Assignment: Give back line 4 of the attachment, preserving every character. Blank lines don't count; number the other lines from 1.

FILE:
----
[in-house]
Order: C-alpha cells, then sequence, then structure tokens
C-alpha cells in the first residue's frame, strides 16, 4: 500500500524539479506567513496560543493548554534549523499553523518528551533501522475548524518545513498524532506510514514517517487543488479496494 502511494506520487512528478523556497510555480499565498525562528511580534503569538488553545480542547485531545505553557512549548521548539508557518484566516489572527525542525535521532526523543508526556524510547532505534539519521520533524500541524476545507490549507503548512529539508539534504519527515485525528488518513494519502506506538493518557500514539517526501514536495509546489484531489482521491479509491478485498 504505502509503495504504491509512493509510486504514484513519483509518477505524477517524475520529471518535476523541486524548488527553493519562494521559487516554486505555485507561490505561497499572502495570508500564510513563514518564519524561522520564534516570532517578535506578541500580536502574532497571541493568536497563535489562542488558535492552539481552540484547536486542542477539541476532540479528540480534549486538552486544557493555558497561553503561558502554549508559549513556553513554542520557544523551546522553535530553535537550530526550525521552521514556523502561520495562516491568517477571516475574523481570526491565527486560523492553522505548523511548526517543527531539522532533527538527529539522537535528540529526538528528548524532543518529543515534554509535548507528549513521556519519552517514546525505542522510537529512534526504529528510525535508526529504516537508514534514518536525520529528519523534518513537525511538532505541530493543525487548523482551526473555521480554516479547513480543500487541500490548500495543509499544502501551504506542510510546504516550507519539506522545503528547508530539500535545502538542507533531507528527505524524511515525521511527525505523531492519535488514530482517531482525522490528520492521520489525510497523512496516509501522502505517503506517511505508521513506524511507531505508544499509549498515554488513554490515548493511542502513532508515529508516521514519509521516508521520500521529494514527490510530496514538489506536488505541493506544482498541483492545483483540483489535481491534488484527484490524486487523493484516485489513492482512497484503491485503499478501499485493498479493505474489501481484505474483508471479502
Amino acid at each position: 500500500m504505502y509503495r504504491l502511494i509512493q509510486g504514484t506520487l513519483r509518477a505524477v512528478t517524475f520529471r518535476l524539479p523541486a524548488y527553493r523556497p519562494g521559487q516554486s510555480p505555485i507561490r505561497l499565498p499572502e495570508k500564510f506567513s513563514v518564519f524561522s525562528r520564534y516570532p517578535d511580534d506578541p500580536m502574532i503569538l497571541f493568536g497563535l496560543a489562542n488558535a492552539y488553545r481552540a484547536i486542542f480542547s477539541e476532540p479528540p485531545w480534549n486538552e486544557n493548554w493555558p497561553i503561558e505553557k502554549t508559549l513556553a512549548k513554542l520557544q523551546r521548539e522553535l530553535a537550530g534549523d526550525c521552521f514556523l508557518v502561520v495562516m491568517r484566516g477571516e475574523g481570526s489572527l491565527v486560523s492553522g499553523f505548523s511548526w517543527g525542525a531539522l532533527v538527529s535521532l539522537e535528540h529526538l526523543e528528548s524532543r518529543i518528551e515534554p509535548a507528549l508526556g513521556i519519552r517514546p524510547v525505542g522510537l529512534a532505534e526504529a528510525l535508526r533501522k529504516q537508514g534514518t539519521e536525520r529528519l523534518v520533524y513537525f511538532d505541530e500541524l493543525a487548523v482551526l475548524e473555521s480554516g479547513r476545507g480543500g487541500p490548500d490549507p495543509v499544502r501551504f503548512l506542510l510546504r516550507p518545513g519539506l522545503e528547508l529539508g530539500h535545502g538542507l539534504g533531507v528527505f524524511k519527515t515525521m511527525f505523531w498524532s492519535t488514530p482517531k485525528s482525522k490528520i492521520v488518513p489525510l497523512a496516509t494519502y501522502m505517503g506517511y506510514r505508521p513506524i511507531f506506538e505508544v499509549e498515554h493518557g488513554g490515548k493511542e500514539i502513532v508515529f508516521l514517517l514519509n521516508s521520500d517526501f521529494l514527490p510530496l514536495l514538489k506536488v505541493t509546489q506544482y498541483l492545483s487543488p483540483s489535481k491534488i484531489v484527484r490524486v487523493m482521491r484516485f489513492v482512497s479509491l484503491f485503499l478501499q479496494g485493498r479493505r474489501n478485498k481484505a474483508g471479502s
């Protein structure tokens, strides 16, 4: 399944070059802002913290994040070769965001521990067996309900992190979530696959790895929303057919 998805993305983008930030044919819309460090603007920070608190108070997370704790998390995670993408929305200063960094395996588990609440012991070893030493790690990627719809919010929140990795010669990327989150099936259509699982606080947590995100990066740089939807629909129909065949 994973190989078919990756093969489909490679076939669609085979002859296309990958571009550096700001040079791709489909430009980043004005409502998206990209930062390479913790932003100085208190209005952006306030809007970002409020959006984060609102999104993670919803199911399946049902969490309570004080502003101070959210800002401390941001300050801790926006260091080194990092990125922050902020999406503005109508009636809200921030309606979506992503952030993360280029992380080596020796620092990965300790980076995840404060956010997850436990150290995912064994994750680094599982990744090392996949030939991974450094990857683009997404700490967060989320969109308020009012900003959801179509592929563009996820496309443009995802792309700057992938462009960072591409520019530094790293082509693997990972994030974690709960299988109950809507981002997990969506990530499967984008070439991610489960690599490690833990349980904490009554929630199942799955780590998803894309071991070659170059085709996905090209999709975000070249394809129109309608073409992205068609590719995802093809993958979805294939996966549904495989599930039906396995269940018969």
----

Amino acid at each position: 500500500m504505502y509503495r504504491l502511494i509512493q509510486g504514484t506520487l513519483r509518477a505524477v512528478t517524475f520529471r518535476l524539479p523541486a524548488y527553493r523556497p519562494g521559487q516554486s510555480p505555485i507561490r505561497l499565498p499572502e495570508k500564510f506567513s513563514v518564519f524561522s525562528r520564534y516570532p517578535d511580534d506578541p500580536m502574532i503569538l497571541f493568536g497563535l496560543a489562542n488558535a492552539y488553545r481552540a484547536i486542542f480542547s477539541e476532540p479528540p485531545w480534549n486538552e486544557n493548554w493555558p497561553i503561558e505553557k502554549t508559549l513556553a512549548k513554542l520557544q523551546r521548539e522553535l530553535a537550530g534549523d526550525c521552521f514556523l508557518v502561520v495562516m491568517r484566516g477571516e475574523g481570526s489572527l491565527v486560523s492553522g499553523f505548523s511548526w517543527g525542525a531539522l532533527v538527529s535521532l539522537e535528540h529526538l526523543e528528548s524532543r518529543i518528551e515534554p509535548a507528549l508526556g513521556i519519552r517514546p524510547v525505542g522510537l529512534a532505534e526504529a528510525l535508526r533501522k529504516q537508514g534514518t539519521e536525520r529528519l523534518v520533524y513537525f511538532d505541530e500541524l493543525a487548523v482551526l475548524e473555521s480554516g479547513r476545507g480543500g487541500p490548500d490549507p495543509v499544502r501551504f503548512l506542510l510546504r516550507p518545513g519539506l522545503e528547508l529539508g530539500h535545502g538542507l539534504g533531507v528527505f524524511k519527515t515525521m511527525f505523531w498524532s492519535t488514530p482517531k485525528s482525522k490528520i492521520v488518513p489525510l497523512a496516509t494519502y501522502m505517503g506517511y506510514r505508521p513506524i511507531f506506538e505508544v499509549e498515554h493518557g488513554g490515548k493511542e500514539i502513532v508515529f508516521l514517517l514519509n521516508s521520500d517526501f521529494l514527490p510530496l514536495l514538489k506536488v505541493t509546489q506544482y498541483l492545483s487543488p483540483s489535481k491534488i484531489v484527484r490524486v487523493m482521491r484516485f489513492v482512497s479509491l484503491f485503499l478501499q479496494g485493498r479493505r474489501n478485498k481484505a474483508g471479502s